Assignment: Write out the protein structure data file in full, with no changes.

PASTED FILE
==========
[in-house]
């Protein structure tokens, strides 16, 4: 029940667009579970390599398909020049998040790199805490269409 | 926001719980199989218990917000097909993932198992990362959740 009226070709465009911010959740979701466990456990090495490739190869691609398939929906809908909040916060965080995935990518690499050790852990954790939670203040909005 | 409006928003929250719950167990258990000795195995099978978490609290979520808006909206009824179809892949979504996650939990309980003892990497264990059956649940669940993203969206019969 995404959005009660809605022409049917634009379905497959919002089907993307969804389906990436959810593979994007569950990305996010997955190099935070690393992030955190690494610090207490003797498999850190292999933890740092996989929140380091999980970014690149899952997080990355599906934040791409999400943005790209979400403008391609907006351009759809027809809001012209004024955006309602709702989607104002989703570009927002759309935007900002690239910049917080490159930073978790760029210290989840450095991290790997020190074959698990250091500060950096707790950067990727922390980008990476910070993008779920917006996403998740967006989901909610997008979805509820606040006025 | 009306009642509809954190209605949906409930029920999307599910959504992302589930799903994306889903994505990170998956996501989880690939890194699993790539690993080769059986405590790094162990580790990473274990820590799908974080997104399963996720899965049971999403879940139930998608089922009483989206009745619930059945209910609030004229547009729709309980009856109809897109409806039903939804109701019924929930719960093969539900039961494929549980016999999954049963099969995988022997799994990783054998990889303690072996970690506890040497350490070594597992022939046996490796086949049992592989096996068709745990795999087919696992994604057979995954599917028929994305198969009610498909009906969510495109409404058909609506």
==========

[in-house]
């Protein structure tokens, strides 16, 4: 029940667009579970390599398909020049998040790199805490269409 | 926001719980199989218990917000097909993932198992990362959740 009226070709465009911010959740979701466990456990090495490739190869691609398939929906809908909040916060965080995935990518690499050790852990954790939670203040909005 | 409006928003929250719950167990258990000795195995099978978490609290979520808006909206009824179809892949979504996650939990309980003892990497264990059956649940669940993203969206019969 995404959005009660809605022409049917634009379905497959919002089907993307969804389906990436959810593979994007569950990305996010997955190099935070690393992030955190690494610090207490003797498999850190292999933890740092996989929140380091999980970014690149899952997080990355599906934040791409999400943005790209979400403008391609907006351009759809027809809001012209004024955006309602709702989607104002989703570009927002759309935007900002690239910049917080490159930073978790760029210290989840450095991290790997020190074959698990250091500060950096707790950067990727922390980008990476910070993008779920917006996403998740967006989901909610997008979805509820606040006025 | 009306009642509809954190209605949906409930029920999307599910959504992302589930799903994306889903994505990170998956996501989880690939890194699993790539690993080769059986405590790094162990580790990473274990820590799908974080997104399963996720899965049971999403879940139930998608089922009483989206009745619930059945209910609030004229547009729709309980009856109809897109409806039903939804109701019924929930719960093969539900039961494929549980016999999954049963099969995988022997799994990783054998990889303690072996970690506890040497350490070594597992022939046996490796086949049992592989096996068709745990795999087919696992994604057979995954599917028929994305198969009610498909009906969510495109409404058909609506």